Editor in Chief: Moh. Reza Huwaida Saturday, July 20th, 2019

NATO Allies Offer Trainers, Seek to Set Disputes Aside

NATO Allies Offer Trainers,  Seek to Set Disputes Aside

BRUSSELS — Canada on Wednesday offered to lead NATO’s new military training mission in Iraq, as the world’s biggest security alliance seeks to prove it remains relevant despite deep trans-Atlantic divisions over trade, Iran and climate change.
With President Donald Trump lashing out at allies like Canada and Germany for failing to respect their defense spending pledges, NATO is keen to demonstrate at a summit in Brussels that it remains capable of confronting an aggressive Russia and playing a major role the fight against terrorism.
Canada is projected to spend just over 1.2 percent of gross domestic product on defense this year — well below the 2-percent target — but Prime Minister Justin Trudeau said that his country plays a prominent role in NATO missions and is investing heavily in new military equipment.
In a possible attempt to outflank Trump’s demands for money, Trudeau announced that Canada would lead the Iraq training and military academy building mission for the first year, and stands ready to provide 250 troops and an unspecified number of helicopters.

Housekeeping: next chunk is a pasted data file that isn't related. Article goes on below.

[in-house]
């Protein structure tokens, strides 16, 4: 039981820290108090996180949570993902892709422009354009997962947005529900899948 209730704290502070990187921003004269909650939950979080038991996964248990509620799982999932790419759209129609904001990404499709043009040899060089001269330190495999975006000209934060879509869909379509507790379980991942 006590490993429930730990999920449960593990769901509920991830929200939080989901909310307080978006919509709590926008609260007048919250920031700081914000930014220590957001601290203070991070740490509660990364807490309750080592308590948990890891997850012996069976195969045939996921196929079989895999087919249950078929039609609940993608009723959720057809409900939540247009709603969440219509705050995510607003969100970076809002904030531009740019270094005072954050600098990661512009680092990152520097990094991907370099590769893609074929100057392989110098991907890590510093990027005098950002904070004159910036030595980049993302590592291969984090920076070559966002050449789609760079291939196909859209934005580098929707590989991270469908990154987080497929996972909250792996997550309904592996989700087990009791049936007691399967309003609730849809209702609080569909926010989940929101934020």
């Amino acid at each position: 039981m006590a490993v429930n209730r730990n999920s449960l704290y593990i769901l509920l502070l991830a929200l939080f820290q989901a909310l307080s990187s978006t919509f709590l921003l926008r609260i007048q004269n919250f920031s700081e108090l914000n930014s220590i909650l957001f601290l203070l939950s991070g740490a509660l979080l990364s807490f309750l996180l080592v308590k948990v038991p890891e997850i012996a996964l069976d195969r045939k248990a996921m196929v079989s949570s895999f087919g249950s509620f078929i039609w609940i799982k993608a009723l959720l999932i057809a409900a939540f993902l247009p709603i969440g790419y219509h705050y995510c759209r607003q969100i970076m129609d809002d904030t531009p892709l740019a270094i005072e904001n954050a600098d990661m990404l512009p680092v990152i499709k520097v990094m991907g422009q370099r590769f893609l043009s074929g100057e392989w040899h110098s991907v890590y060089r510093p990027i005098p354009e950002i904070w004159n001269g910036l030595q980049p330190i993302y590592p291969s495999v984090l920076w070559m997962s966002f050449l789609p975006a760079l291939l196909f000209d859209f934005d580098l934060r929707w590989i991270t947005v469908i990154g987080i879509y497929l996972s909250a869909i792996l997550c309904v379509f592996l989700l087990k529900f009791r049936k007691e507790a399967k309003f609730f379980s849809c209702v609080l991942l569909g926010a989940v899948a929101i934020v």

The mission is part of the 29-member alliance’s attempt to help Iraq rebuild and ensure that the Islamic State group can’t gain a new foothold there. NATO leaders are expected to announce later Wednesday that they will expand the mission from around a dozen troops currently to several hundred trainers operating out of the capital, Baghdad.
“We have to build that democracy and strengthen it,” Trudeau said at a German Marshall Fund event on the sidelines of the two-day summit.
“Those sorts of tangible elements are at the heart of what NATO stands for,” he said. “You can try and be a bean counter and look at exactly how much this and how much money that, but the fundamental question is: is what you’re doing actually making a difference?” (AP)